top of page

Neurodiversity Celebration Week

You may or may not have heard the term 'neurodiversity'. It's a catch all term for anyone who is neurologically different from the 'typical' development. But really that doesn't do it justice.

Neurotypical people are people who have developed 'as expected', but really only 80% of people are deemed 'typical' - and that's also dependent on what you deem as 'typical'.

Neurodiverse people may be Autistic, have ADHD, dyslexia, dyscalculia or other learning differences, or they may have bipolar or OCD. We're still very much learning about neurodiversity and much of society's internalised ableism [ for more on this term, click here ].

My specialisms particularly look at ADHD and Autism so that's what I'll be focusing on in this blog post.

Labels and language

When the diagnostic labels were created, they weren't evidence based: they were full of societal judgements of the time [example: click here] and were based on what was deemed 'normal'. Even just 10 years ago, it was deemed ADHD or couldn't have both, apparently, that's how little we understood.

We've started to move on from these rocky beginnings, but we still have a way to go. Self identification is acceptable - if you do not wish to be diagnosed, or it's not accessible for you - that's not a problem. If understanding yourself as neurodiverse helps you, that's what matters. Generally Autistic people prefer 'Autistic person' rather than 'person with Autism', more can be found on identity first language here .

Disability or not?

Diagnostic labels have medicalised language and use the word 'disorder'. Whether someone is 'disabled' or not depends on many factors. The social model of disability argues that many people have difficulties or even impairments, but it is the inaccessible nature of society which creates disability.

The main point I want to get across is: don't assume. One Autistic person may feel disabled by the noises in a supermarket, another may love their special interest and feel great...that day. One person with ADHD may be spontaneous and creative when self employed, but feel crushed when working in a constrained restricted environment.

We've moved away from labels like "mild Autism" and "low/high functioning" because someone who is "high functioning" just means they are not showing their suffering. It may be that they're masking to survive, it may be that they're disassociating until it's safe to let out their feelings, it may be that they're not sure how they feel or how to express it. One day someone may need a lot of support, another day they don't need/want much at all. Currently we use terms like "low/high support need" - need fluctuates, it does not define or stay static for anyone, neurodiverse people included.

What are Autism and ADHD?

Autism and Attention Deficit Hyperactivity Disorder (ADHD) are currently termed as "neurodevelopmental conditions" [or 'disorder' if you are using medicalised language...not acceptable generally in the community]. It means the structure, wiring and development of Autistic and ADHD brains differs from other brains. Of course it's not just brains, many neurodiverse people also have different autonomic nervous systems so they experience safety and threat differently, bowel / digestion sensitivities are also more common than 'neurotypical' people.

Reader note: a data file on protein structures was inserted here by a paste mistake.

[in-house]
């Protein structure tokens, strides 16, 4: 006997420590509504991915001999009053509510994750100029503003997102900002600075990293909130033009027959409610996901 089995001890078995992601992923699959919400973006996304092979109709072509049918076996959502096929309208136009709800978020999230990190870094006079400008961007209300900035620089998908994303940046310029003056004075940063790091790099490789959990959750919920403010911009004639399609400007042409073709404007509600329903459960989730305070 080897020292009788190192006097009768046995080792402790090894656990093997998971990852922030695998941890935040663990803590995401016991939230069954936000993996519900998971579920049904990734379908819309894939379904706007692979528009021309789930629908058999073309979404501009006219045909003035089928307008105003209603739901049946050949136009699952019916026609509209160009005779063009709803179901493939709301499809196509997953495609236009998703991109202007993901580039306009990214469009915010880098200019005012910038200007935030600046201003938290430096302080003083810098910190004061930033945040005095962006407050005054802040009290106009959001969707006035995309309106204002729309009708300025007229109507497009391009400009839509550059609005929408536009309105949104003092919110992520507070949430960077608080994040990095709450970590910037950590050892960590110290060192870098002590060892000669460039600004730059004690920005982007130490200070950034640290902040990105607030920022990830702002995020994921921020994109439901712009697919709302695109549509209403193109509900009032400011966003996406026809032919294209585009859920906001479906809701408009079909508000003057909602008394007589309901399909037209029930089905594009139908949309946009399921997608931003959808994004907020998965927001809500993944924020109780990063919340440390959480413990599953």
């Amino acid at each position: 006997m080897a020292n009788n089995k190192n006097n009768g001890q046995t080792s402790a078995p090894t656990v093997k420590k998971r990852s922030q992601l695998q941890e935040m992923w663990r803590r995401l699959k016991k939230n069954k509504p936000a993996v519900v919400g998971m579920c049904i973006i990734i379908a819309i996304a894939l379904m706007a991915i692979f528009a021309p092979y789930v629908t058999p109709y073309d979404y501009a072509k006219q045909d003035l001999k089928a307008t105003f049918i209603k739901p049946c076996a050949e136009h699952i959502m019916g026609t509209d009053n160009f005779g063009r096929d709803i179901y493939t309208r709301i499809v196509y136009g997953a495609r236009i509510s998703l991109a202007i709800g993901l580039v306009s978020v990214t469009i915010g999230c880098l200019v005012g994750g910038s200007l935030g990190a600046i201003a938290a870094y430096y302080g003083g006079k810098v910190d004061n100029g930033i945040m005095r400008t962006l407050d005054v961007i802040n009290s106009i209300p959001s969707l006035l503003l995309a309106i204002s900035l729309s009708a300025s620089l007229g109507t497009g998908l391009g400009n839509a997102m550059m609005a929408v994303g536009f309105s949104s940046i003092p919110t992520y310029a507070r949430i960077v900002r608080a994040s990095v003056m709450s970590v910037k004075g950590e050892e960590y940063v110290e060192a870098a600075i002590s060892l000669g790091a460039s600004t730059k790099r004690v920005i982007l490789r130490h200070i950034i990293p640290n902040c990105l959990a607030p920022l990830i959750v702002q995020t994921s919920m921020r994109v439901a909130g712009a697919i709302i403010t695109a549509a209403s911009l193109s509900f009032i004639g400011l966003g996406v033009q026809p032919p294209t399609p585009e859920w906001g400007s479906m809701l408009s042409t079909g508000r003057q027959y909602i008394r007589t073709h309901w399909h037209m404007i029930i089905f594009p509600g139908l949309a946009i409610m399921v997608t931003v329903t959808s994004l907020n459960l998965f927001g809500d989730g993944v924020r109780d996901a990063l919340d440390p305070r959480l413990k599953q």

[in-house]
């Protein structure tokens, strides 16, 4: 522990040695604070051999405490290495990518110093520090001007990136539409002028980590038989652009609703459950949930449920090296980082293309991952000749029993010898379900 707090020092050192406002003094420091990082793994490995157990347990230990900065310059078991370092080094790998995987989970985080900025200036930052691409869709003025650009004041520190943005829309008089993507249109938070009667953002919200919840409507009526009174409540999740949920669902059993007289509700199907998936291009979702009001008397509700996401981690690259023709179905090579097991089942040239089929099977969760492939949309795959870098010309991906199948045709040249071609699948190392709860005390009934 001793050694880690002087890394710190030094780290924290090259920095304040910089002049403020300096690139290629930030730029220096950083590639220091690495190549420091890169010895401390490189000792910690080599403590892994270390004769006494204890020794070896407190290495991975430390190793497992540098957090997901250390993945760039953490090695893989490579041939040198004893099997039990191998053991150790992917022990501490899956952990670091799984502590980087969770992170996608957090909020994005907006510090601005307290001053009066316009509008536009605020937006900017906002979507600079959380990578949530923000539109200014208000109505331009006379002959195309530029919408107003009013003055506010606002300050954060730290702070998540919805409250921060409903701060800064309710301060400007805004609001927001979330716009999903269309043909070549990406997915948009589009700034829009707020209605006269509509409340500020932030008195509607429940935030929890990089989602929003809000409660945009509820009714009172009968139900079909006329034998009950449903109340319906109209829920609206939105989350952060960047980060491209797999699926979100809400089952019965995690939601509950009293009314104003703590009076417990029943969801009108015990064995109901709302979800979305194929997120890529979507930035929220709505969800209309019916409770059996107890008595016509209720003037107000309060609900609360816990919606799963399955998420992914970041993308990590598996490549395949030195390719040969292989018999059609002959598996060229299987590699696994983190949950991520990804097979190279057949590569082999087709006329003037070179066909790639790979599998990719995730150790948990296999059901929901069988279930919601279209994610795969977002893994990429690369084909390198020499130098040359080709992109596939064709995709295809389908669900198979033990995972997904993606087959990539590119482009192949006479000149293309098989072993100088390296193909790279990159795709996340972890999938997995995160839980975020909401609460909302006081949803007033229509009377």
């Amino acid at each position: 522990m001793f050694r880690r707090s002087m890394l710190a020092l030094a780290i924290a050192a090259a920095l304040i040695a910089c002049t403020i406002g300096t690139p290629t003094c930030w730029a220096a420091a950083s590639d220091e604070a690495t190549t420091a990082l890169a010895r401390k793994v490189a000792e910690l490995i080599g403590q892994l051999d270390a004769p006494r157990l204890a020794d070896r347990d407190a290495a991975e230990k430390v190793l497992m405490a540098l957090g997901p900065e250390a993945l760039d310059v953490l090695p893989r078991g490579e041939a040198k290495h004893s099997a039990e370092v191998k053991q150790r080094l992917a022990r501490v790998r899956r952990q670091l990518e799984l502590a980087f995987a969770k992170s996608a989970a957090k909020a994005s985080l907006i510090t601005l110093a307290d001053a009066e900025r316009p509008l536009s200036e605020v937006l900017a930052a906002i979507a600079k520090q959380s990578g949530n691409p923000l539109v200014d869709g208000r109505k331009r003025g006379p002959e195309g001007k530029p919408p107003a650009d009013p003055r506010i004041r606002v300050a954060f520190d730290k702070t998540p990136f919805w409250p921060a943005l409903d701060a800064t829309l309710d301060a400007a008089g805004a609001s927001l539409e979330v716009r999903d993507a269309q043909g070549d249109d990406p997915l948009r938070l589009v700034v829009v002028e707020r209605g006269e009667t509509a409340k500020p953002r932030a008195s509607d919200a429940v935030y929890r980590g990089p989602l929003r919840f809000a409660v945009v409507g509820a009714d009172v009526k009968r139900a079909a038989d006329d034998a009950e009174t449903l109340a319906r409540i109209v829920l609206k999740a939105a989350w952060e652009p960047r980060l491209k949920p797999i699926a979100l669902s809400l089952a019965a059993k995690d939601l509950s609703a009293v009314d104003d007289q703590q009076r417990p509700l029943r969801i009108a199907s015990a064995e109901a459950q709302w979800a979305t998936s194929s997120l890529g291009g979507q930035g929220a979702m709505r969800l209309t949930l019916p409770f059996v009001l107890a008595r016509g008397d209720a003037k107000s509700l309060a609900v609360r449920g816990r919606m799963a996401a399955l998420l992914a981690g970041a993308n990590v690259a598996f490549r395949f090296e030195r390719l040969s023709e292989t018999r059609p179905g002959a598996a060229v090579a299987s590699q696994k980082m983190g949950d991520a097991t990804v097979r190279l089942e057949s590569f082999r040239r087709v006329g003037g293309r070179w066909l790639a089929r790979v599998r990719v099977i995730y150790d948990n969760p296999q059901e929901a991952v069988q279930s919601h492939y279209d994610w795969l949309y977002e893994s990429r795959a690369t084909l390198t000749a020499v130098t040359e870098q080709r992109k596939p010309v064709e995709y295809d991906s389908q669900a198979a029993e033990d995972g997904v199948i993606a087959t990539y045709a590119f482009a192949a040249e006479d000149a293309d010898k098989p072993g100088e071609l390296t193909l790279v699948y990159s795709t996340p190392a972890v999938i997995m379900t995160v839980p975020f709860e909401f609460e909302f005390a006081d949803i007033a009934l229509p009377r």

For both conditions symptoms have to be present from childhood and have many overlapping features. They both impact executive functioning [click here for more information], social interactions and sensory experiences. ADHD is often thought of as a lack of attention, it's more of an attention regulation difference - ADHD people have lots of focus, it just jumps around. Autism is often thought of as a communication issue, but many Autistic people can express themselves, if only people would learn to listen.

These ways of being are not a disease. There is no cure and there is no need for a cure. Our brains are our brains because that's how Allah subhana wa'tala deemed they are and that's why they should be celebrated. He wanted you to have this gift, the good and the not so good, and we trust there is Hikmah (wisdom).

The role of therapy

For those who have neurodiverse loved ones, therapy can be a space to challenge your own bias or difficulties. It can help you express and process any struggles you may have, especially if you have caring responsibilities.

Often neurodiverse people have had to cope with the neurotypical world for a long time. When we are different, we're told many things, such as "don't do it like that", "that's weird" or even "what is wrong with you?"...we internalise these messages if we hear them often and loud enough. Our self talk becomes critical of our authentic selves.

This is where therapy can help. Therapy can help with navigating the neurotypical ableist world. It can help you accept you for you, without shame, with compassion. It can give you skills and tools to manage difficulties. Coaching, similarly, can aid in learning self regulation and executive functioning skills so you can live the life you want because of your diversity, not despite of it.

Useful resources

ADHD questionnaire

Neurodiversity Celebration Week

NHS: Autism information

Would you like more blogs and information on neurodiversity?

  • Yes

  • No

68 views0 comments

Recent Posts

See All


bottom of page